Editor’s Note: Kasia Kieli is president and managing director for Discovery in Europe, the Middle East and Africa (EMEA). The opinions expressed in this commentary are her own.
Freedom of the press is under attack in Poland. A new media ownership bill that could become law should be on the radar of everyone who cares about freedom of speech and democracy all around the globe.
Earlier this year, members of parliament from Poland’s ruling coalition, Law and Justice (PiS), proposed an amendment to Article 35 of Poland’s Broadcasting Act. The amendment says that television and radio license holders cannot be directly or indirectly controlled by entities not in the European Economic Area. In other words, if passed, media companies based outside of Europe won’t be able to hold any controlling stake in Polish media.
The law directly targets US-based Discovery, Inc., which owns TVN, the most popular commercial news and entertainment network in Poland, through a subsidiary based in the Netherlands. The TVN/Discovery group operates the news channel TVN24, as well as 23 other channel brands in Poland. (Discovery plans to merge with CNN’s parent company WarnerMedia.)
The ruling coalition says the media law is meant to protect Poland from foreign propaganda. But for Discovery and any non-European investor in Poland, this legislation is a test of the regulatory stability in the country and the partnership between Poland and the US. And for the Polish people, far more serious values are at stake, as this is a defining moment for the rule of law, freedom of press and democracy in Poland. All these fundamental rights are at risk.
The attacks on independent media in Poland have been going on for years. Soon after the election in 2015, the Law and Justice (PiS) party started to intimidate and weaken independent media in the country. This was done through legislative and regulatory measures. For instance, at the end of 2015, the ruling coalition amended a law, giving the government the power to appoint heads of state-owned public TV and radio. Since then, the government has launched several campaigns against independent media in the country.
Last month, the Polish parliament, Sejm, voted in favor of the media ownership legislation with a narrow majority, forwarding the bill to the Senate. The Senate rejected the bill last week and now it goes back to the Sejm, which will convene again on Wednesday, which ironically is the International Day of Democracy.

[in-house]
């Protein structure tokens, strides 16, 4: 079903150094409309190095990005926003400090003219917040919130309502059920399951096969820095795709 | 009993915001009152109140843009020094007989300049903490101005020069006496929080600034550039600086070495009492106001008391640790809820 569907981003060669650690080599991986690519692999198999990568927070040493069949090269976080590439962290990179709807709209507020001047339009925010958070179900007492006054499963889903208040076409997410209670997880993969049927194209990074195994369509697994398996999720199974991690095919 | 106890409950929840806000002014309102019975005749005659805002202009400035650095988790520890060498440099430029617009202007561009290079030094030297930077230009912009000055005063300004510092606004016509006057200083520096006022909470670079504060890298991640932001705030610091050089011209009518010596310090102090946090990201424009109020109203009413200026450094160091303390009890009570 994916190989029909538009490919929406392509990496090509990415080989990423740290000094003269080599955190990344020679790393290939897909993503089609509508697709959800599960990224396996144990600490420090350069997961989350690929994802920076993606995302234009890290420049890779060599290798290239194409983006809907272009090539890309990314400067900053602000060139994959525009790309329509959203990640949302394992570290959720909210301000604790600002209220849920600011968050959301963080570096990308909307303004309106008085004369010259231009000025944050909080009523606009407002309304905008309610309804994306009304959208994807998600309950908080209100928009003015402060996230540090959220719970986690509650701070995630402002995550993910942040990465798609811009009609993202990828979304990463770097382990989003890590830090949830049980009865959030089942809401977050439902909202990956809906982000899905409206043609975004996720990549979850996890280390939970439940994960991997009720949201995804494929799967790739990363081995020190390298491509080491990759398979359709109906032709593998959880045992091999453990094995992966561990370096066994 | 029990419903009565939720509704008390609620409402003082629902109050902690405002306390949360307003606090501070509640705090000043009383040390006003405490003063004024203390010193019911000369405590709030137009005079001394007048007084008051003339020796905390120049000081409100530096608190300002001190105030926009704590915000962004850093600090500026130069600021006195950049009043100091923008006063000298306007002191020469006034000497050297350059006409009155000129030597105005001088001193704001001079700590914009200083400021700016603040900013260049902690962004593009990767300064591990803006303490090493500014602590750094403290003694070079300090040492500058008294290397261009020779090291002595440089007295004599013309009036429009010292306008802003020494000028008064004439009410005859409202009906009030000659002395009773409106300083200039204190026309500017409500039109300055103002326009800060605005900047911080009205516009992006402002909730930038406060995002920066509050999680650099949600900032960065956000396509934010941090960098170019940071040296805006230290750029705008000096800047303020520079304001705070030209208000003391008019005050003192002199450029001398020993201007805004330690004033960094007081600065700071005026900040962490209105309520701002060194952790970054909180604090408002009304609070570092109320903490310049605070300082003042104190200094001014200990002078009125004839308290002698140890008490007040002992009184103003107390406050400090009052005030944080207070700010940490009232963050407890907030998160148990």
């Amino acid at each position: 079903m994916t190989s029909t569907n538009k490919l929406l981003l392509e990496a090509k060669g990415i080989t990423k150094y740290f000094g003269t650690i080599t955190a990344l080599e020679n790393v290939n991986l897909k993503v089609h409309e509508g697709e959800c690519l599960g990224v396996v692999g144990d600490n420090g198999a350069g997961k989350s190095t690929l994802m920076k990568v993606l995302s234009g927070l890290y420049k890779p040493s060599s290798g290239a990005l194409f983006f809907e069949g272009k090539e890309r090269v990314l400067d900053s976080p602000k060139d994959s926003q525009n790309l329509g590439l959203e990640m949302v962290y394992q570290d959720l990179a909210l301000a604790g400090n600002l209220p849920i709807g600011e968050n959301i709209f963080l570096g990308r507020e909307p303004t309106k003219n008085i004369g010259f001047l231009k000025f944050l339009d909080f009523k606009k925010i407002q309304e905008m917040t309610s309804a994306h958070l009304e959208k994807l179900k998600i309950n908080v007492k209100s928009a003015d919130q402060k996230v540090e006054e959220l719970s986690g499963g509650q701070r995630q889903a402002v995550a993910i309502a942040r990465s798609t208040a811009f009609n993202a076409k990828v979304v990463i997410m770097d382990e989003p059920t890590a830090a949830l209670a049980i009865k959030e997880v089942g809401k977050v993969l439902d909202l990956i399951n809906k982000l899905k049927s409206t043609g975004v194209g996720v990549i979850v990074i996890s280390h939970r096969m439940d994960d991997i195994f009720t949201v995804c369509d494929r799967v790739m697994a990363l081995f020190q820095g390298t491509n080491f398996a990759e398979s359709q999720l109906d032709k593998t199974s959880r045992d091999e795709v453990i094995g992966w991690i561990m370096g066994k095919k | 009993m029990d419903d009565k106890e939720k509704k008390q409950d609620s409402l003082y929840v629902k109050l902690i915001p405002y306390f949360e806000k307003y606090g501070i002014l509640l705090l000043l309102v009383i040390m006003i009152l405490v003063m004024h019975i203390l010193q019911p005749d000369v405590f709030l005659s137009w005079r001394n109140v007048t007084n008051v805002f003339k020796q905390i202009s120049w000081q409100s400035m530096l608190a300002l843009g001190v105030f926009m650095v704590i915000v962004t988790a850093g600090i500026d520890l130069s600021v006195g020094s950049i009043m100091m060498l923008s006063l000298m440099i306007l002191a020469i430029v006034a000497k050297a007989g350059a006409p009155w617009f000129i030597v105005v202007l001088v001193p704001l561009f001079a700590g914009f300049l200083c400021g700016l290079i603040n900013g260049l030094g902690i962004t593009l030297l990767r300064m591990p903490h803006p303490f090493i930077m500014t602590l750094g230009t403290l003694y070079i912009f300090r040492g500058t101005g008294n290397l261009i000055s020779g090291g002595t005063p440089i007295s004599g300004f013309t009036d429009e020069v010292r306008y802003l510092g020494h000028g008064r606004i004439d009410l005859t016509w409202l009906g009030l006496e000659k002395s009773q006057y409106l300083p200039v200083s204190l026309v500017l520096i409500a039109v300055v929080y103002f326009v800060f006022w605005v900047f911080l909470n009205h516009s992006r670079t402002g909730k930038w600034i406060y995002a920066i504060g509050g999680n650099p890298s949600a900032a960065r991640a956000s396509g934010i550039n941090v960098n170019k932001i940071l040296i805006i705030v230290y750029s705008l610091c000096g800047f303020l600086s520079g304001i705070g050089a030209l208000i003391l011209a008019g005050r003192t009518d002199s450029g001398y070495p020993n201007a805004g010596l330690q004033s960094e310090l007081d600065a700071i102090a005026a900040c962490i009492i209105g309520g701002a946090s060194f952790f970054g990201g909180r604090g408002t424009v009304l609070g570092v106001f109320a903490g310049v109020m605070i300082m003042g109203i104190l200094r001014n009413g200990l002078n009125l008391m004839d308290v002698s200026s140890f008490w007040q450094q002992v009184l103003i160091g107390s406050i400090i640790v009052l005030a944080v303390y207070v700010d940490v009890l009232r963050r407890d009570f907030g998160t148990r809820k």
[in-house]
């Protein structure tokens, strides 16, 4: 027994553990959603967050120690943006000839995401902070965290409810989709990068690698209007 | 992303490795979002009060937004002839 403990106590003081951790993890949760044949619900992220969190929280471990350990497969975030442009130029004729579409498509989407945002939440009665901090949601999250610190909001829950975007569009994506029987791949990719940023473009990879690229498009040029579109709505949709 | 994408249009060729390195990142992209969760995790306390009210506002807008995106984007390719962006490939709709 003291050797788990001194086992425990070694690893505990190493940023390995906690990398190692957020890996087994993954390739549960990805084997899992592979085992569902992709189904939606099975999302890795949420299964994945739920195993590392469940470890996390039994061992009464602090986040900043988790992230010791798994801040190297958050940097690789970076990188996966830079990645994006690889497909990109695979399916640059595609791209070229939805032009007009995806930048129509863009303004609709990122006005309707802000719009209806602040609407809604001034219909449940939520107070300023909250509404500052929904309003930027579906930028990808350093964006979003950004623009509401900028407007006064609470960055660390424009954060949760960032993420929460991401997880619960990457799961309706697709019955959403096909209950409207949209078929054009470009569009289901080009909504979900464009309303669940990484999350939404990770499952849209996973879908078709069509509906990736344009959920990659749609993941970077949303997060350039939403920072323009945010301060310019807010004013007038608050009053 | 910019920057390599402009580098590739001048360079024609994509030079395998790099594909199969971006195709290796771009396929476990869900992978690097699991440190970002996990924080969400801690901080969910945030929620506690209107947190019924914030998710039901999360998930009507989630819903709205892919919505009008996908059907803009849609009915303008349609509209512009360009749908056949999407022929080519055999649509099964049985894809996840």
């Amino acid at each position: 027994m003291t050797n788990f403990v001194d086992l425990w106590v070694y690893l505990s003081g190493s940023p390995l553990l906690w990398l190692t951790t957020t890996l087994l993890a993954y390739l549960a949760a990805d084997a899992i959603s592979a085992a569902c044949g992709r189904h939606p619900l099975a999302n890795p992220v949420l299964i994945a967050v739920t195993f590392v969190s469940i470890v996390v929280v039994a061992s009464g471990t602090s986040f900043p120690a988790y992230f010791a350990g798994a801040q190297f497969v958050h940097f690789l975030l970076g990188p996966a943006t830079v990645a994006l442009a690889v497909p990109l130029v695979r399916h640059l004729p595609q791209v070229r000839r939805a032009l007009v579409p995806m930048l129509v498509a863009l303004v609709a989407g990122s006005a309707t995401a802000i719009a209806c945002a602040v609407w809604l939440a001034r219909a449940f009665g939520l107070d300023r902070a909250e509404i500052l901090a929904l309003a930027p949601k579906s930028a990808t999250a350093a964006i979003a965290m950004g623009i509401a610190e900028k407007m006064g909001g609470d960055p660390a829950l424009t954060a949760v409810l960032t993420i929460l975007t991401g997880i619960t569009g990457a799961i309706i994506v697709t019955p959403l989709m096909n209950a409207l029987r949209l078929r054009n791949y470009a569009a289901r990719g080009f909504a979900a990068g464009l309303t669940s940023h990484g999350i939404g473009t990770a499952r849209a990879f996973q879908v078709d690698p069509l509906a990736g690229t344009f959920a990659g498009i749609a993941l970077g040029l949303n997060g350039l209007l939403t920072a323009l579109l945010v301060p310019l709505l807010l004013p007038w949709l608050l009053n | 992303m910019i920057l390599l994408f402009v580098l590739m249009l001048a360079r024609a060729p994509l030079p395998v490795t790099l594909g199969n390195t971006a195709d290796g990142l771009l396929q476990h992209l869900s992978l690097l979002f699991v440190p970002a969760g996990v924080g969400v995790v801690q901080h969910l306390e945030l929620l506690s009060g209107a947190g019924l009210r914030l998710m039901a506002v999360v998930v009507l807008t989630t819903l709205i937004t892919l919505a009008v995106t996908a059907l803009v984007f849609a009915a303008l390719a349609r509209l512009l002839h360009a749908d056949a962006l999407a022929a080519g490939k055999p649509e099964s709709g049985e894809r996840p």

Several legal, economic and international experts confirmed in a Senate hearing that the bill is a clear breach of the Polish constitution, EU law and the bilateral investment treaty between Poland and the US. This is, however, not the end of the long-running campaign to undermine media freedom in Poland. Simultaneously, TVN has applied for a renewal of its license to operate TVN24 there. The current 10-year media license is due to expire on September 26, and TVN is still awaiting a decision from Poland’s National Broadcasting Council regarding its renewal. The application for renewal was filed 18 months ago.
The National Broadcasting Council has no legal reasons to reject the license, something that legal experts agree on. Yet, regardless of a very clear legal and regulatory situation, it has still not been granted.
Every day, more than 1,000 journalists go to work for us in Poland, determined to provide accurate and objective information to the Polish people. They are the bedrock of Polish democracy. Discovery and TVN are concerned for the rule of law and basic civil liberties in Poland, but we remain resolute in our defense of the rights of the Polish people and the TVN business.
The proposed act is an attack on core democratic principles of freedom of speech and the independence of the media, and directly affects TVN and Discovery. The outcome should also be deeply concerning to any enterprise investing in Poland, and other democratic countries. Through this bill, Poland directly undermines the values that have connected Poland with Europe and uproots the foundation of the Polish-American relationship.
We hope that the parliament will stop the bill during its session this week and the National Broadcasting Council grants TVN24 the license to operate in Poland — and does not restrict the right of Polish viewers to choose and access reliable and independent information. This is a major test of democracy for the nation.